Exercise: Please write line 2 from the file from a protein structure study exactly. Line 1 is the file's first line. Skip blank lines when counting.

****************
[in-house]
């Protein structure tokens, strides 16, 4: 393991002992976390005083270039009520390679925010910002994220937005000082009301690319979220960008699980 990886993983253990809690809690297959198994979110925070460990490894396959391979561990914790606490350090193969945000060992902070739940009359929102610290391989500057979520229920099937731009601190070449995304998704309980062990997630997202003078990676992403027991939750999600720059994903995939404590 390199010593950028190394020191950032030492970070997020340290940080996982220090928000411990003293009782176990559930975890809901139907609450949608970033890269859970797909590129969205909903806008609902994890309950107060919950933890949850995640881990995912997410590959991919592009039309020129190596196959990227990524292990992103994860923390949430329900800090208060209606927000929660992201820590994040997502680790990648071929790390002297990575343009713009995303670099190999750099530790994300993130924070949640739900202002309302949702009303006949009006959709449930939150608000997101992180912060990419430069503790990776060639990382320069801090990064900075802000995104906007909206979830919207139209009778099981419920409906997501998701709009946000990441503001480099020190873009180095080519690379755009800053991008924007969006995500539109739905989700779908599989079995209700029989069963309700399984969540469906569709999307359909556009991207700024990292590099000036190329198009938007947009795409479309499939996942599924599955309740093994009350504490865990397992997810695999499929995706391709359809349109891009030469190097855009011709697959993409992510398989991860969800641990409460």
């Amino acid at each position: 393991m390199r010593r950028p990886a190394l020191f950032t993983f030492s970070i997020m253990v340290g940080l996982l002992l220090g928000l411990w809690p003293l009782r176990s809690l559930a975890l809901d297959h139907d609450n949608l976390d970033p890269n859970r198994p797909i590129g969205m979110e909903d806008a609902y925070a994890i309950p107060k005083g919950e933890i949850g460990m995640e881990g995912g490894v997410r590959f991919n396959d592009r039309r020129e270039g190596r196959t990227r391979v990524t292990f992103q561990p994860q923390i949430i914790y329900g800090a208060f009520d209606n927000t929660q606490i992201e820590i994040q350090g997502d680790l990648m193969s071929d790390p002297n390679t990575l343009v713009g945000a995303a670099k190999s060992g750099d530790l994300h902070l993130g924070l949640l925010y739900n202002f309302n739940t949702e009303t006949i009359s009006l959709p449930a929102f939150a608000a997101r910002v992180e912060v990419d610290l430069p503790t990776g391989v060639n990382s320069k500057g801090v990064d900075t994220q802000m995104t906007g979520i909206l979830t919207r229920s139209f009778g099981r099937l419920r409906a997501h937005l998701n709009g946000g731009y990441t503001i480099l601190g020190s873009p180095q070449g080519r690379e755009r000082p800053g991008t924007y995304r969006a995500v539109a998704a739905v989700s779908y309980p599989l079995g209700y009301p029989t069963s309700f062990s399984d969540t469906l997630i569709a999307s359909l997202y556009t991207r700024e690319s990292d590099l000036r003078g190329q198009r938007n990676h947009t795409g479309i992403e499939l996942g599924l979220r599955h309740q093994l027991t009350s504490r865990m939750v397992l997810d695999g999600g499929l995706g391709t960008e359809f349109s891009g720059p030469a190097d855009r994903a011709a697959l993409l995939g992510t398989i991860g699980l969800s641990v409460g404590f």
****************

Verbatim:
């Protein structure tokens, strides 16, 4: 393991002992976390005083270039009520390679925010910002994220937005000082009301690319979220960008699980 990886993983253990809690809690297959198994979110925070460990490894396959391979561990914790606490350090193969945000060992902070739940009359929102610290391989500057979520229920099937731009601190070449995304998704309980062990997630997202003078990676992403027991939750999600720059994903995939404590 390199010593950028190394020191950032030492970070997020340290940080996982220090928000411990003293009782176990559930975890809901139907609450949608970033890269859970797909590129969205909903806008609902994890309950107060919950933890949850995640881990995912997410590959991919592009039309020129190596196959990227990524292990992103994860923390949430329900800090208060209606927000929660992201820590994040997502680790990648071929790390002297990575343009713009995303670099190999750099530790994300993130924070949640739900202002309302949702009303006949009006959709449930939150608000997101992180912060990419430069503790990776060639990382320069801090990064900075802000995104906007909206979830919207139209009778099981419920409906997501998701709009946000990441503001480099020190873009180095080519690379755009800053991008924007969006995500539109739905989700779908599989079995209700029989069963309700399984969540469906569709999307359909556009991207700024990292590099000036190329198009938007947009795409479309499939996942599924599955309740093994009350504490865990397992997810695999499929995706391709359809349109891009030469190097855009011709697959993409992510398989991860969800641990409460």